Battery By Surgery?
Before undertaking surgery, hospitals and surgeons routinely first obtain the patient’s consent to perform the proposed procedure. Occasionally, however, a doctor will obtain the consent of a patient to perform one type of surgery, but perform another procedure instead. In such a situation, battery occurs and the patient is entitled to recover damages for the unauthorized surgery.
In a recent case arising in the County of Los Angeles, Sandra, after a substantial loss of weight, asked her doctor “to surgically remove excess skin from her arms, back, thighs and stomach.” The surgeon agreed to do the requested surgery, but further proposed a breast enlargement procedure in which muscle would be moved from the back to the breast. Sandra responded that she did not want the suggested breast enlargement surgery.
During a subsequent visit, the surgeon and Sandra talked about another procedure “designed to lift but not enlarge the breast . . . .” Sandra advised the surgeon that she “had definitely decided not to have any breast surgery at that time.”
Finally, at the hospital, Sandra was again asked to sign a form that included a consent to the breast-lifting procedure. She twice refused to sign the form but finally did so after she was medicated, taken to the operating room, and reassured by the surgeon that he would not perform any breast surgery.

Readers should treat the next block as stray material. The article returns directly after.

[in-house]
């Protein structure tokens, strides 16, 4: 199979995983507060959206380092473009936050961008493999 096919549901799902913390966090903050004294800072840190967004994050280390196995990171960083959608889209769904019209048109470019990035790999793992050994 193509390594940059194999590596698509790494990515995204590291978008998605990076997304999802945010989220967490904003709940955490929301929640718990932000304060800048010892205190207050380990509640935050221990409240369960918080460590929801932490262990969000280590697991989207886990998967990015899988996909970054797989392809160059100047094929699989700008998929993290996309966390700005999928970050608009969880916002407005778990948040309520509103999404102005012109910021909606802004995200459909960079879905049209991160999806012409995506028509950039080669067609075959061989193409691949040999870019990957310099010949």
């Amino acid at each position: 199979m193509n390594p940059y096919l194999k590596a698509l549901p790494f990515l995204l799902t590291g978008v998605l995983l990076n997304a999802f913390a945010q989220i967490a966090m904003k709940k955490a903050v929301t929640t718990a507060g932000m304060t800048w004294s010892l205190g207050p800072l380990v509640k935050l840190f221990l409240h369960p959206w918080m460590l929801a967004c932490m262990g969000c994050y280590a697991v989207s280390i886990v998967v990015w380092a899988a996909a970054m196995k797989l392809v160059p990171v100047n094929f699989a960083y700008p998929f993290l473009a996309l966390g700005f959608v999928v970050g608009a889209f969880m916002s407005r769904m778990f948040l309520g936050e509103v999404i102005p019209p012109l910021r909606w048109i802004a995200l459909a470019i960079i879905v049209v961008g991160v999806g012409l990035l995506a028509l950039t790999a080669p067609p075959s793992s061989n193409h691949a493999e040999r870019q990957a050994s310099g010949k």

After Sandra awoke, she discovered that in addition to the skin removal procedure, the surgeon had substantially augmented her breasts by moving tissue flaps from the sides of her chest into her breasts, increasing the size of her breasts from a 34B to a 40DD, “making them ‘many, many times bigger’ than they had been.” When questioned, the surgeon simply told her that “although she might then be upset, she would be happy within a year – after one or two additional surgeries for minor revisions.”
After a trial by jury, a verdict was returned awarding Sandra $59,000 in medical expenses, and $1,030,000 as damages for emotional distress.
On appeal, the Court of Appeal affirmed the jury verdict and noted that the surgeon “performed the breast enlargement without Sandra’s consent and contrary to her express wishes or, in legal terms, that [the surgeon] is liable for the intentional tort of battery.”
In an earlier case, vintage 1946, a patient sued his dentist. The patient apparently visited the dentist’s office for the purpose of having “one designated tooth extracted” but after being “placed in a dental operating chair and an anesthetic administered,” the dentist removed five teeth in addition to the one the patient wanted extracted. A 1946 judgment for $4,000 was upheld on appeal.
The moral of the story? Be sure that the surprise you bestow is one that is truly desired! And remember, jury verdicts today are substantially higher than they were in 1946!